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Cover crop research finds varieties to fit Southeastern Wyoming

by Wyoming Livestock Roundup

Cody – According to Jim Krall of the Sustainable Agriculture Research and Extension Center (SAREC) at Lingle, there are a lot of reasons to plant cover crops, one of which is to biologically fix nitrogen in the soil.
    Krall presented ongoing Wyoming research on cover crops as a part of the Soil and Water Conservation Society’s (SWCS) breakout sessions in Cody at the early November joint annual meeting of the SWCS Wyoming Chapter, The Wildlife Society Wyoming Chapter and the Society for Range Management Wyoming Section.
    Krall shared research on peas, vetches, lentils and annual medics, some of which he’s brought to Wyoming from his time spent with crops specialists in Australia, whom he says are way ahead of where the U.S. is in their use of biological nitrogen.  
    “They’ve come up with some values that say a ton of dry matter forage above ground will put down 18 to 22 pounds of nitrogen,” said Krall. “When you consider 40 percent total nitrogen below ground, that comes to 26 to 32 pounds.”
    A pea released a few years ago that Krall researched – the Forager variety – was refined mainly for forage production. “Across 15 trials it out-yielded more popular forage pea varieties by 780 pounds per acre,” he said.
Austrian winter peas
    Krall has also been working with spring sown Austrian winter peas as a legume superior in forage production potential. He’s also researched the crop as a winter annual.
    “We’ve found that fall-sown Austrian winter peas seems to do as well as any of them,” he noted. “There’s quite a bit of difference in seed size from Forager, and it’s smaller than a normal pea so that reduces the cost of seed and it’s readily available in southeast Wyoming.”
    However, he says recently there have been shortages because its popularity is increasing.
    “We plant it in grain residue, in moisture and treat it like wheat,” he said. “Then we allow the snow to come along and insulate it.”
    So it can be produced in Wyoming, but how can it be used? Krall said a Western SARE grant is funding a study to look at grazing sheep on Austrian winter peas at the Archer Research Station near Cheyenne.
    “We’ve had pretty good success, and the sheep seem to eat it well with high consumption,” he said, noting they got 138 pounds of lamb gain per acre.
    “We feel we were able to double the rate of return compared to fallow by fall planting Austrian peas, pasturing early in the spring and getting the pasturing done by first of July before terminating the crop,” he added.
    Currently there’s a proposal in with USDA to graze cattle on a pea/cereal mixture. “There’s limited experience with that, and in our region the primary livestock resources are cattle, so it’s important to see how cattle perform on peas,” said Krall.
Vetch varieties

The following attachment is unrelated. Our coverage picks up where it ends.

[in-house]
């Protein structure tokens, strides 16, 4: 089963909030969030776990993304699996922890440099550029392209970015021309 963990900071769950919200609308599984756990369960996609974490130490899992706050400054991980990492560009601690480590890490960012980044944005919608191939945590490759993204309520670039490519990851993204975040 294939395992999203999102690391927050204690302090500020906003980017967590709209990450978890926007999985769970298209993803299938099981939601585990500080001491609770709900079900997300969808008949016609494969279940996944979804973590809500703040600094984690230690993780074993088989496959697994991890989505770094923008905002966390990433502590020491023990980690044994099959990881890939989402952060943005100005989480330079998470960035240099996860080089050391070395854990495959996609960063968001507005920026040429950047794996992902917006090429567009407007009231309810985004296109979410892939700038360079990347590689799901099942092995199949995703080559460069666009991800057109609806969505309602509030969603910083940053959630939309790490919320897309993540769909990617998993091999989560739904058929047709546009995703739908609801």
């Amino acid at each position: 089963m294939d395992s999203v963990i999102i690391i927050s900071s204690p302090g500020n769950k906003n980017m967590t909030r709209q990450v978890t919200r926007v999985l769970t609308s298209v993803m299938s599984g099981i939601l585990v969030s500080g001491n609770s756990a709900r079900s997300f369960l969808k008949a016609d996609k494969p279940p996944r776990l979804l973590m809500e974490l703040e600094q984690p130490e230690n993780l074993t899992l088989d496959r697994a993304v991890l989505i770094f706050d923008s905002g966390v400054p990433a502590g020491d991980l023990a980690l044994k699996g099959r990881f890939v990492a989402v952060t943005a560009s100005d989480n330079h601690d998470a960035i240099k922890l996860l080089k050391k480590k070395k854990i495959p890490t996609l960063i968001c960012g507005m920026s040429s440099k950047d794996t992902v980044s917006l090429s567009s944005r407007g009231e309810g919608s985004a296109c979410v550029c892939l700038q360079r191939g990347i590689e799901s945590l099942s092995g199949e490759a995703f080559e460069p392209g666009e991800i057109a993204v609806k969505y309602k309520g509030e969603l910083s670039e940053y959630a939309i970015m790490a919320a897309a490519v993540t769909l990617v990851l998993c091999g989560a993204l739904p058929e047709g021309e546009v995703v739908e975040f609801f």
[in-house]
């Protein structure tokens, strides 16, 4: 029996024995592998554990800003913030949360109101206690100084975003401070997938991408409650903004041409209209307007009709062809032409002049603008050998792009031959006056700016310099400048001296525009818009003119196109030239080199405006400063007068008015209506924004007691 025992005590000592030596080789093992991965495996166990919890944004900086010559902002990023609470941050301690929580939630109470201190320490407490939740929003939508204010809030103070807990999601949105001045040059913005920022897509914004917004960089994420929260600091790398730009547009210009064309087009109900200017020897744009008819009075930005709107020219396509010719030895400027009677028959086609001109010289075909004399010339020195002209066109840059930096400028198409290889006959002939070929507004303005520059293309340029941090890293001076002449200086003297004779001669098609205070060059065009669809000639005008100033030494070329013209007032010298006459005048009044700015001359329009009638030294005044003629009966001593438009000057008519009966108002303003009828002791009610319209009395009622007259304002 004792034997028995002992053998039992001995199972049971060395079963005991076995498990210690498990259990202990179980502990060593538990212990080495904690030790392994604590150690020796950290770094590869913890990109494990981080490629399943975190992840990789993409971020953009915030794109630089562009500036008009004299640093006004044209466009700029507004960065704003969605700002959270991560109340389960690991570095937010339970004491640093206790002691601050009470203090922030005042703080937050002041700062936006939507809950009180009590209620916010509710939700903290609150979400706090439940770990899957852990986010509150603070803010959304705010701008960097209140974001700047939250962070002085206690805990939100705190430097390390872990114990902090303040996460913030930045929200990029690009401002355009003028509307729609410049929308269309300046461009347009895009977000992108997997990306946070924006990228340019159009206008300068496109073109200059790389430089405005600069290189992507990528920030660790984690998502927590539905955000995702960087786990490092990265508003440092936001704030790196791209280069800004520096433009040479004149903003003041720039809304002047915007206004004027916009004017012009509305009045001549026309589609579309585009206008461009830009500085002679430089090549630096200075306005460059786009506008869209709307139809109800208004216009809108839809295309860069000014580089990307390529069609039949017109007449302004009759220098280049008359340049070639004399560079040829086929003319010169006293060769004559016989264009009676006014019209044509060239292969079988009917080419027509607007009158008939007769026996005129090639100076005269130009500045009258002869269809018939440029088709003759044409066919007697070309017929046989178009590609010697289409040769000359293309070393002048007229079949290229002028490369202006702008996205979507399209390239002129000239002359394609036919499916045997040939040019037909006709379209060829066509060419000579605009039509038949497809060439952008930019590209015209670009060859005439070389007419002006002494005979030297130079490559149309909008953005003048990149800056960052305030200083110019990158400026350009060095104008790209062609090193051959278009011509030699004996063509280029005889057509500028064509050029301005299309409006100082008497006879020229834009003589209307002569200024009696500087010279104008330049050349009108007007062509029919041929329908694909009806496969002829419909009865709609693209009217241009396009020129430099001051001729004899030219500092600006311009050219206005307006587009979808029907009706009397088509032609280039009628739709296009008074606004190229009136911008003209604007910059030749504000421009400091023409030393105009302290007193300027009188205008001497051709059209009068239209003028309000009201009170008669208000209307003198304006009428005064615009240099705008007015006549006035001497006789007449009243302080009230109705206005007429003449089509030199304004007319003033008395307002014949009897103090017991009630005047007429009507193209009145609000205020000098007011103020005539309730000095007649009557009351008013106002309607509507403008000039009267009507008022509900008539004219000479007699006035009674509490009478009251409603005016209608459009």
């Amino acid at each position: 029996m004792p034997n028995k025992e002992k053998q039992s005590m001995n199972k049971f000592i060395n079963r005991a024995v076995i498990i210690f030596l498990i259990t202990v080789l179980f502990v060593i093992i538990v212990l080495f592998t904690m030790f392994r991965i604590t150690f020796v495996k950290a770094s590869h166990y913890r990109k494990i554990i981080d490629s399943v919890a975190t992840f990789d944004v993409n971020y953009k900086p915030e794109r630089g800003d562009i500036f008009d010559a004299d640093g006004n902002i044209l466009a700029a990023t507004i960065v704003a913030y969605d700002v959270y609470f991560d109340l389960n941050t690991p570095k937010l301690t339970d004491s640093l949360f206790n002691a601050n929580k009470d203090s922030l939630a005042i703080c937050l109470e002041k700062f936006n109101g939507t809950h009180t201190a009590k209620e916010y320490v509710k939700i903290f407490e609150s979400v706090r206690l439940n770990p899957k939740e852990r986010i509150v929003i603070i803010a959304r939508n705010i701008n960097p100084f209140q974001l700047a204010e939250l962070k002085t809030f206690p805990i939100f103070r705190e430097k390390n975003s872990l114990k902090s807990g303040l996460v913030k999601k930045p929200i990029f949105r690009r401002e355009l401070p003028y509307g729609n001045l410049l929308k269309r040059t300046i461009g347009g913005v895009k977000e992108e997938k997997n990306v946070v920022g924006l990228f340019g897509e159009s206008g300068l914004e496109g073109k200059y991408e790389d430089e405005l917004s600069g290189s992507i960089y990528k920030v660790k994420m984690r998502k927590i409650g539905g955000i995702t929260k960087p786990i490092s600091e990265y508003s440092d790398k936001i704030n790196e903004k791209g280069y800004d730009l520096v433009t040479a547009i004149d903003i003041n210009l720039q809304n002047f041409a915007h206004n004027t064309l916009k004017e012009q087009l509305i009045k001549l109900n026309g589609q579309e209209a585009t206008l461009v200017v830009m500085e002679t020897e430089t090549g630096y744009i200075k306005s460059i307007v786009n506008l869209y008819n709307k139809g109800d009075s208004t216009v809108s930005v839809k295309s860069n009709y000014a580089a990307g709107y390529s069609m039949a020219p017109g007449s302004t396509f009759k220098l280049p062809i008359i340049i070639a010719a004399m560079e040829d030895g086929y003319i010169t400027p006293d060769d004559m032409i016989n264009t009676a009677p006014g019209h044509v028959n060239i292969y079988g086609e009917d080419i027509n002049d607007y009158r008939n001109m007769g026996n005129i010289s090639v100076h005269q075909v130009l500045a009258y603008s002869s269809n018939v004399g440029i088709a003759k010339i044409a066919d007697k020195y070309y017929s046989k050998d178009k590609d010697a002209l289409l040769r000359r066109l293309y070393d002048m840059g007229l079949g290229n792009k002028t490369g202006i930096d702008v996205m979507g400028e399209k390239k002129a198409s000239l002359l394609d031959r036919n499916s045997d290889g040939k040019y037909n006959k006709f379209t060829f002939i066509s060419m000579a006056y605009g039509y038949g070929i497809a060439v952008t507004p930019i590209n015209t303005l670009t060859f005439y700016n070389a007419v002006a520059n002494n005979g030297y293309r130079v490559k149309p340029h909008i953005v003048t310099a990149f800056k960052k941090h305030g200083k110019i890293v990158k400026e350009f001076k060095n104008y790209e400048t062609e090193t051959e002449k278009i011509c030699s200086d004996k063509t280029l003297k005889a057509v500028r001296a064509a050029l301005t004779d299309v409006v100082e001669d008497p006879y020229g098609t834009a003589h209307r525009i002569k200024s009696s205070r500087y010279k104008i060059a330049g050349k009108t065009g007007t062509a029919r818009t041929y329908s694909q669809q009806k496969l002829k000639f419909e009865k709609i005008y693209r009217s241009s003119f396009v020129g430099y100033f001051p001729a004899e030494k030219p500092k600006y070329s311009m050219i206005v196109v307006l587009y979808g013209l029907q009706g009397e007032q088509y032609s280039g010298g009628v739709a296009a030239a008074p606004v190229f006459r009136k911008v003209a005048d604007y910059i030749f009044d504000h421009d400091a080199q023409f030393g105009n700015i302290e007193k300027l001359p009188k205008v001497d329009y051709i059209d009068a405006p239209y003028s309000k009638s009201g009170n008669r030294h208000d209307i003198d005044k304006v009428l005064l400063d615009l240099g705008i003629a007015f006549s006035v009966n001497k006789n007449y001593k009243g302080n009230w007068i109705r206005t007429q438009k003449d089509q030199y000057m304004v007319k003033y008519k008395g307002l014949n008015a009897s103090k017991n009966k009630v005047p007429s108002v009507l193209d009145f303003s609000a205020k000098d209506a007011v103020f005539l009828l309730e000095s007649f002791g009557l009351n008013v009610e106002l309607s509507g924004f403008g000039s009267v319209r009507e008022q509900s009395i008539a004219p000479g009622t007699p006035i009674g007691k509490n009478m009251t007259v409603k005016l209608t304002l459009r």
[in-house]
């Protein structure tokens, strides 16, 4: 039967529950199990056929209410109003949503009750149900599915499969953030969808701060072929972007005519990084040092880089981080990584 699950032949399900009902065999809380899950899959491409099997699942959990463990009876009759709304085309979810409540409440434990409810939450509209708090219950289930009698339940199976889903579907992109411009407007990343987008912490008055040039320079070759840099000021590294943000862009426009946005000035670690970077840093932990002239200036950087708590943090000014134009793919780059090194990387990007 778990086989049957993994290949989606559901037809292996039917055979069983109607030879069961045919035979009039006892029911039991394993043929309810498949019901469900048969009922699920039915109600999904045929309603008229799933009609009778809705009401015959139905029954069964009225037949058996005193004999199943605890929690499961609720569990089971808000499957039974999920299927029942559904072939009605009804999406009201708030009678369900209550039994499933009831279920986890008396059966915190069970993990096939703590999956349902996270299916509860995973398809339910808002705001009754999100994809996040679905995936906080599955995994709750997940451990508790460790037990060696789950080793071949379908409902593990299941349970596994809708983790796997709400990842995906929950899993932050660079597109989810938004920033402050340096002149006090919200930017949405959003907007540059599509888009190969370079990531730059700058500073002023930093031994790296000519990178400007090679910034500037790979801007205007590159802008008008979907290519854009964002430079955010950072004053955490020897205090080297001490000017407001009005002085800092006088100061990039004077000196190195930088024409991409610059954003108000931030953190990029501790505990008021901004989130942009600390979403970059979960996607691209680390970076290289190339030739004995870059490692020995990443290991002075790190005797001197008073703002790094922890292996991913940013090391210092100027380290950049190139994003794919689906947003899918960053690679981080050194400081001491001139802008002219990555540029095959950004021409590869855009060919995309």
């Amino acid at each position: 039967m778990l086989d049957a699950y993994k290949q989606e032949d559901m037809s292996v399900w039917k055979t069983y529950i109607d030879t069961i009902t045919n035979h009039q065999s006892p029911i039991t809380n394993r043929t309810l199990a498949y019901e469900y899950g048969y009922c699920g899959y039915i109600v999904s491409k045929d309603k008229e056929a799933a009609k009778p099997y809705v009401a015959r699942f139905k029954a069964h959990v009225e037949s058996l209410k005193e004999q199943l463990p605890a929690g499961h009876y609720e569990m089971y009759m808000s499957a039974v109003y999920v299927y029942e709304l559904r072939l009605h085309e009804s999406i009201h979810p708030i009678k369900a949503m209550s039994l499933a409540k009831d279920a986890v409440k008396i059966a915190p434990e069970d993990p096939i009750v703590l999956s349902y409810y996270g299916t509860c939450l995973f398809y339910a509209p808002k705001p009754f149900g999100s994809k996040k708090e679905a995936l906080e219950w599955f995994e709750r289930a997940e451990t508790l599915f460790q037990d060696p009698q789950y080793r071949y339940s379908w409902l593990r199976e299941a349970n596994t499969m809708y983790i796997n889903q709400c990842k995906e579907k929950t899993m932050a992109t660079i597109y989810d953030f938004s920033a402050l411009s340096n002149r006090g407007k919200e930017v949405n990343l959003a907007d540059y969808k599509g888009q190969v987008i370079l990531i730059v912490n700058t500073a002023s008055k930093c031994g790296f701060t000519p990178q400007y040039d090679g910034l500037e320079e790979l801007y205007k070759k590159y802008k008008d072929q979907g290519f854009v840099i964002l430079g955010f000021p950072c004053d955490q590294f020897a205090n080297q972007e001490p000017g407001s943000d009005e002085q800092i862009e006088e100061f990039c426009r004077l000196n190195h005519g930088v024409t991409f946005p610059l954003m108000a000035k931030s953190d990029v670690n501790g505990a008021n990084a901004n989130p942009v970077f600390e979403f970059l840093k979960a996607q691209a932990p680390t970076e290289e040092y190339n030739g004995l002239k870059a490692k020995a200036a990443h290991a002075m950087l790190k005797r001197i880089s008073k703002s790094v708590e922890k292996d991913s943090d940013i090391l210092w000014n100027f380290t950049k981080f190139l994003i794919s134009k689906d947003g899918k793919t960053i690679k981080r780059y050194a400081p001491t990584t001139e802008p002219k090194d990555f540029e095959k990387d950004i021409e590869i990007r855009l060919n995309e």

In addition to the Austrian winter pea Krall has been researching vetches, including hairy vetch and woolypod vetch.
    “The important thing with cover crops is the quicker the better,” said Krall. “The Laramie medic was ready to go and produced forage over two tons per acre by mid-May, compared to the hairy vetch that was a month later in production.”
    He said the woolypod vetch is earlier flowering and maturing in southeast Wyoming than the hairy vetch.
    “Based on the environment in this area, the Austrian winter pea is good, and the Laramie medic and hairy vetch are excellent in winter survival,” explained Krall. He said lentils in general were poor in survivability.
    Krall said another dimension of cover crops is hard or soft seed, or how likely the crop is to volunteer during the next crop. He said woolypod and hairy vetches have some potential to volunteer and be very aggressive in their growth habit, but the Austrian winter pea is very soft-seeded.
Laramie medic
    Regarding medics, Krall said because they’re vegetatively very prostrate, unlike alfalfa, they’re not competitive during the wheat phase because they get shaded out and when you want pasture you let it go. They also have a self-sustaining nature.
    “I asked a farmer in Australia when he’d seeded the medic in his field, and said he’d seeded it 37 years before,” noted Krall. “Growers also don’t have to put on nitrogen because they get it from the medic, and it provides pasture for sheep and cattle.”
    Krall says his research team will continue to work to find annual legumes to fit southeast Wyoming’s environment. Pea breeding work to develop winter annual peas is looking at a very upright pea with tendrils that would be easier to produce for seed compared to the Austrian winter pea.
    Of cover crop research in other parts of the state, Krall says there aren’t any trials in the Big Horn Basin, and he welcomes anyone who wants to work with him on some of the new varieties and strategies in other areas.
    Christy Hemken is assistant editor of the Wyoming Livestock Roundup and can be reached at

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